No, it's not a zombie attack! It is a breather for the eyes, visual texture brought to you by human hands
Digital images are everywhere and we may not realize it, but our eyes do need a break. In fact our eyes, having evolved in a imperfect, pre-digital world crave the soulful imperfections of the non-digital and handmade. Therefore we have been experimenting with the handmade, the cut out, carved, the imperfect.
One of the people we follow on Twitter, the Design Diva (aka JoAnn Hines) in her duties as a curator for Pinterest posted this coffee design that is all based on handmade wood cuts. And it caught our eyes like the first bird of spring.
For thousands of years our hands were our computers, artisans apprenticed and trained their eyes and hands, and though what they made may not have been "picture perfect" it was real, tangible, it could be seen with the eyes and hands. The experience came through more than one sense. The artisan knew every step of the process between his or her fingertips and the substance being worked.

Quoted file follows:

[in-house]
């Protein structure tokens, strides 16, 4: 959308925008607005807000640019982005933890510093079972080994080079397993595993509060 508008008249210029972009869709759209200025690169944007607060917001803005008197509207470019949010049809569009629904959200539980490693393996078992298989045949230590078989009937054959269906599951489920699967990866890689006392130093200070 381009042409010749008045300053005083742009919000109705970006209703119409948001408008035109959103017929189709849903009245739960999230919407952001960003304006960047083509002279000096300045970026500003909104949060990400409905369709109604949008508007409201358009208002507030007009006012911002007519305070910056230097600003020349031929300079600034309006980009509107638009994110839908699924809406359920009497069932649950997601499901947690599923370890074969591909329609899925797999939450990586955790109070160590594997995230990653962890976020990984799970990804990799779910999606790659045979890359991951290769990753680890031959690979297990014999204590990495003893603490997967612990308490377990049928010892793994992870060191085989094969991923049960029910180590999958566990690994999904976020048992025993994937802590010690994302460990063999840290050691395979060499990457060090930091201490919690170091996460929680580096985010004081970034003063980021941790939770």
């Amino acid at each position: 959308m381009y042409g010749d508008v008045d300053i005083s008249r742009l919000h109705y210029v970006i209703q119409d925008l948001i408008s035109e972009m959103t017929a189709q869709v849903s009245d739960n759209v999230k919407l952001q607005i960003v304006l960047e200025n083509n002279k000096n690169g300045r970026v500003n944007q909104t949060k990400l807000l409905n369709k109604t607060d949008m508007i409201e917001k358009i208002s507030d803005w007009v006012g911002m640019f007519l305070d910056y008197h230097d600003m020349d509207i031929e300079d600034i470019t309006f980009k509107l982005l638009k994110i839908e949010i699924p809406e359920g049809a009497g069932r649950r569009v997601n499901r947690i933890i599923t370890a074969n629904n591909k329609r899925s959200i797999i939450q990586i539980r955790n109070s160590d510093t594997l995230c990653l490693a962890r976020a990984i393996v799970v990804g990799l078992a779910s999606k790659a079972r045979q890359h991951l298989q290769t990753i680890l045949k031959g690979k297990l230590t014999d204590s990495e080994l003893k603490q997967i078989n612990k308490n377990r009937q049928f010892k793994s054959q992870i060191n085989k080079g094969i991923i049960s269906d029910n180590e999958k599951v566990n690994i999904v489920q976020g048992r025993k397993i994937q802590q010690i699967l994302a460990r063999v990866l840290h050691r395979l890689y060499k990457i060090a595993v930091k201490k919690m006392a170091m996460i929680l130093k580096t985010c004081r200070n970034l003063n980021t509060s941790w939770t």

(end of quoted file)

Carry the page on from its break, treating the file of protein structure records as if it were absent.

How much do most of us know about what happens between the keyboard or draw pad of our computers and the image on the screen?
Which one of these cups calls out to be picked up and handled? Sipped? Enjoyed? Experienced? Which one was designed from handmade woodcuts.
Getting designers out of their seats and getting their hands back into work now and then might be more healthy and enjoyable.
Using different senses will likely open up long unused channels in designers nervous systems and make them more creative.
It will draw customers to it. If the product is something that is associated with a time out or a break, a little of the undigital can make it all the more refreshing.
The added dimensions from utilizing different sense channels makes the experience more engaging and memorable.
The Point: In a digital age, where so much is digitally perfect, smooth and refined, the hand made catches eyes. Give your products and designs a little bit of soul. Give them the human touch. Get hands, muscles, and nerves back into the process. Put texture back into the experience. People, their eyes, their souls, are hungry for it.
Here are some other examples of UnDigital designs from our blog:
Rising Trends: The Rise of the UnDigital
Further Evidence of a Trend: The Return to UnDigital Roots
Rise of the UnDigital 2: Handcrafted typography and illustration